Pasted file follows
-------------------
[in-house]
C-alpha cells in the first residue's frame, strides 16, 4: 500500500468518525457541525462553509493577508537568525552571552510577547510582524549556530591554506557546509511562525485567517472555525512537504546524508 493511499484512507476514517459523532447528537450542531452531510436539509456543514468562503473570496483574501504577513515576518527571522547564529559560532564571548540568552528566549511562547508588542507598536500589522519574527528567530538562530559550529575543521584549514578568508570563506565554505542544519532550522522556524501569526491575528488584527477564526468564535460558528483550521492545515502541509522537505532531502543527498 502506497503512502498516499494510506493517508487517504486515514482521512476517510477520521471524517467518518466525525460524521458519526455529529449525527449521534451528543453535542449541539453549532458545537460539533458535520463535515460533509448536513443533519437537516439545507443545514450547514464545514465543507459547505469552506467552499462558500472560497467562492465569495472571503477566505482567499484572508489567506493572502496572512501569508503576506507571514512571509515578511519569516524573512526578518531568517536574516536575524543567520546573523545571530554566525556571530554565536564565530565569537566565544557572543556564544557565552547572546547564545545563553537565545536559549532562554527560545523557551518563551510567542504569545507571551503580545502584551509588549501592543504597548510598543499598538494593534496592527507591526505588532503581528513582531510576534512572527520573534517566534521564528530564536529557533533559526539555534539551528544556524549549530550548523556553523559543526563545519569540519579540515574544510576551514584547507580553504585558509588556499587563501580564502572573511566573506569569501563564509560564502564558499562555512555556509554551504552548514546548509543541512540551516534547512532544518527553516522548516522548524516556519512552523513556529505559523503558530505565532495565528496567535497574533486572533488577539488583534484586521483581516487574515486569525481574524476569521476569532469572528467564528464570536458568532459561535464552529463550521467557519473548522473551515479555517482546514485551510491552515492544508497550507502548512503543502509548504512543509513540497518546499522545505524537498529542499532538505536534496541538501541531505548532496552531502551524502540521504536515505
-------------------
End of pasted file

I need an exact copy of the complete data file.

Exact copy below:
[in-house]
C-alpha cells in the first residue's frame, strides 16, 4: 500500500468518525457541525462553509493577508537568525552571552510577547510582524549556530591554506557546509511562525485567517472555525512537504546524508 493511499484512507476514517459523532447528537450542531452531510436539509456543514468562503473570496483574501504577513515576518527571522547564529559560532564571548540568552528566549511562547508588542507598536500589522519574527528567530538562530559550529575543521584549514578568508570563506565554505542544519532550522522556524501569526491575528488584527477564526468564535460558528483550521492545515502541509522537505532531502543527498 502506497503512502498516499494510506493517508487517504486515514482521512476517510477520521471524517467518518466525525460524521458519526455529529449525527449521534451528543453535542449541539453549532458545537460539533458535520463535515460533509448536513443533519437537516439545507443545514450547514464545514465543507459547505469552506467552499462558500472560497467562492465569495472571503477566505482567499484572508489567506493572502496572512501569508503576506507571514512571509515578511519569516524573512526578518531568517536574516536575524543567520546573523545571530554566525556571530554565536564565530565569537566565544557572543556564544557565552547572546547564545545563553537565545536559549532562554527560545523557551518563551510567542504569545507571551503580545502584551509588549501592543504597548510598543499598538494593534496592527507591526505588532503581528513582531510576534512572527520573534517566534521564528530564536529557533533559526539555534539551528544556524549549530550548523556553523559543526563545519569540519579540515574544510576551514584547507580553504585558509588556499587563501580564502572573511566573506569569501563564509560564502564558499562555512555556509554551504552548514546548509543541512540551516534547512532544518527553516522548516522548524516556519512552523513556529505559523503558530505565532495565528496567535497574533486572533488577539488583534484586521483581516487574515486569525481574524476569521476569532469572528467564528464570536458568532459561535464552529463550521467557519473548522473551515479555517482546514485551510491552515492544508497550507502548512503543502509548504512543509513540497518546499522545505524537498529542499532538505536534496541538501541531505548532496552531502551524502540521504536515505